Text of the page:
Seattle is surrounded by water and mountains. If you stood in the center of the city and then started walking west, after a journey of three or four blocks you’d hit the waterfront. It has an aquarium and today a giant Ferris wheel right on a pier overlooking the water. If you’re looking for fish and chips, there’s also the famous Ivar’s Fish and Chips.
Seattle is a diverse city that supports the University of Washington. The U-District as it’s known by the locals is home to The Ave. An eight-block strip of food joints, comicbook stores, tattoo parlors, and bookstores among other interesting and assorted businesses. Including the Comics Clubhouse.
A short drive to the southeast and you find Lake Washington and just like the state the lake is named for our first president. The sleepy town of Renton where I grew up is just south of Seattle and encompassed the southern edge of the lake. Renton was also the home of one of Boeings jet factories and the roar of the jet testing was a background noise during my childhood.
Directly east on the I-90 freeway across the Lake Washington Floating Bridge, it actually floats on the water not suspended above the water, is Mercer Island. The mostly rich and famous call the Island home. Continuing east a few short minutes I-90 brings you to another suburb of Seattle, Bellevue. Home to Microsoft. And just north of Bellevue in the small suburb of Medina is the home of Bill Gates.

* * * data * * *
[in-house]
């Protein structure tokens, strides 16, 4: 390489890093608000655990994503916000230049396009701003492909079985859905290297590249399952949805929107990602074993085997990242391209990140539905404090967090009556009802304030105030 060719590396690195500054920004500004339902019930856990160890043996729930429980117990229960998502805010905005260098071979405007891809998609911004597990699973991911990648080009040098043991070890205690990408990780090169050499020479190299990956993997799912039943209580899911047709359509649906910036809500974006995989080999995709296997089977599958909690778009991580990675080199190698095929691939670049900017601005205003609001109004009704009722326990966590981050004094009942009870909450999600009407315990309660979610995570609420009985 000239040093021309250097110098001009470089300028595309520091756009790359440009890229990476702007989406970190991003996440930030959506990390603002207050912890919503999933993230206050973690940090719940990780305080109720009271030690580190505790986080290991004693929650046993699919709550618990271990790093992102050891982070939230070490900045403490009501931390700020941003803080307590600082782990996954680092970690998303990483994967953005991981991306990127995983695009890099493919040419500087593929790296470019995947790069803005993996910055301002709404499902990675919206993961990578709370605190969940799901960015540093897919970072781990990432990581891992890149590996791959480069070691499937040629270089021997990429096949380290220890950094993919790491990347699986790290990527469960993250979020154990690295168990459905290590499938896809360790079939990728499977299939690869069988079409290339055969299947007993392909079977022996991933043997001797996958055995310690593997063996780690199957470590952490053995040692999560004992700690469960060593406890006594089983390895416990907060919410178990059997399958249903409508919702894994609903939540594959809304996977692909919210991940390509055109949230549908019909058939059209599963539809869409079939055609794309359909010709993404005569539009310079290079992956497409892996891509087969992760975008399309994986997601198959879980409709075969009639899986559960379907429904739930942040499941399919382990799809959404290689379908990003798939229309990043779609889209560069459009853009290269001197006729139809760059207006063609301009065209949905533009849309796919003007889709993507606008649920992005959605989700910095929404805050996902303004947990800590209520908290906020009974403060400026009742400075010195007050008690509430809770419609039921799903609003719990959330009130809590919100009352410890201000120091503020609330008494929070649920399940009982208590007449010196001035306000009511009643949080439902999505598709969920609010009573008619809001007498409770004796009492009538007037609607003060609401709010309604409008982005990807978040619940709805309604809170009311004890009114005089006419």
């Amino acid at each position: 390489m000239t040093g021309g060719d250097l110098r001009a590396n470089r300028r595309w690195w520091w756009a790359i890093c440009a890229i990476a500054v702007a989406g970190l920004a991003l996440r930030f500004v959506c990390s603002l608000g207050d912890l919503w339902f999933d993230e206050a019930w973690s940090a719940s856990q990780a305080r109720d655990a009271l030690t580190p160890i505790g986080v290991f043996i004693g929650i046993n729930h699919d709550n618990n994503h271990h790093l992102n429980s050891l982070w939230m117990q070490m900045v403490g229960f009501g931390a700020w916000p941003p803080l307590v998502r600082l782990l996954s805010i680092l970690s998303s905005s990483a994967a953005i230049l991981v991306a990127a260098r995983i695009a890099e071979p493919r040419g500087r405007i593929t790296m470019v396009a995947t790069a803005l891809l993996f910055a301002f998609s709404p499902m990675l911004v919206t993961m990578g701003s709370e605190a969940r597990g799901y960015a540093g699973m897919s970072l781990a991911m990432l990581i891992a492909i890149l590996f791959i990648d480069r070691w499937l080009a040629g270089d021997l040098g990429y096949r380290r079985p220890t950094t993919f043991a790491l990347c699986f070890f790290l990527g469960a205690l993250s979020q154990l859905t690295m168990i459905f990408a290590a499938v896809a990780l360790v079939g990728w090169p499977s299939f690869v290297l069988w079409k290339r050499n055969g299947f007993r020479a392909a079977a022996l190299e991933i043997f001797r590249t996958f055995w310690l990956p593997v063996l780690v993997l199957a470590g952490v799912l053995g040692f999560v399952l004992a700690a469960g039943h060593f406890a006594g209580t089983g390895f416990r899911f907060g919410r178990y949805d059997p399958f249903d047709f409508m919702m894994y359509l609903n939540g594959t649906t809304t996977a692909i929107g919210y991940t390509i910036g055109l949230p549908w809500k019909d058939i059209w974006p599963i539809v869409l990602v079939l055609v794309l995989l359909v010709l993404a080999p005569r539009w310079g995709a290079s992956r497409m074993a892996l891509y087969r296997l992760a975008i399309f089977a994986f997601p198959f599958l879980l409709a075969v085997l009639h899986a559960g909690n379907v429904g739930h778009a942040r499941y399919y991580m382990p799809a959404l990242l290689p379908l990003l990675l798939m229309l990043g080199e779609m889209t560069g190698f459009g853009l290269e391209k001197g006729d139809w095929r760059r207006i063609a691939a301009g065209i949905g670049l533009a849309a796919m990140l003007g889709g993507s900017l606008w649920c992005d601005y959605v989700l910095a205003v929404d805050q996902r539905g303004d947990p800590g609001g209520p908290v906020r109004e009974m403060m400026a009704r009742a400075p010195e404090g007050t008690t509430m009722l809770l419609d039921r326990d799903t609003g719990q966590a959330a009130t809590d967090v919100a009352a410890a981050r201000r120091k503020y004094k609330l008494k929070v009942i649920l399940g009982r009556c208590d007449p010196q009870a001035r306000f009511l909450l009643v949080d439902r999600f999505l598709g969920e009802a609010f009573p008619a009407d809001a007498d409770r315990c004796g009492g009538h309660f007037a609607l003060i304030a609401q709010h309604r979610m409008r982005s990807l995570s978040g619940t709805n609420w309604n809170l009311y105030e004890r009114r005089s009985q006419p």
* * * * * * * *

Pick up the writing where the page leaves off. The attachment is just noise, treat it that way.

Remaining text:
If you’re looking for a fast food burger there’s Dick’s Drive-in an icon establishment since the 1950s. The original location is on NE 45th street that is just across the I-5 corridor from the University of Washington. You can get a burger, fries, and a shake inexpensively that rival any such fare in the US. Looking for a venue to escape the rain/cloudy skies? The Neptune Theatre is an iconic movie theatre in the heart of the U-District. Many a person have seen classic movies there, including The Rocky Horror Picture Show. In 1991, the theater set a record by playing The Rocky Horror Picture Show every week for 14 years, longer than any other movie had played in Seattle. By 1993, it was one of four U.S. theaters which had played the show the longest, according to the National Rocky Horror Fan Club in New York, one of several U.S. theaters playing it in a midnight movie format. Between the movie and the audience participation it is something that must be experienced in person.
As you can see Seattle and its NW weather is quite the character. A character that will inhabit the story of Alex, Naomi, Jimmy, and the rest of the gang. The Comics Clubhouse is a fictional comicbook store based on the narrator’s personal experience of life in Seattle and the comic/nerd culture that enlivens it.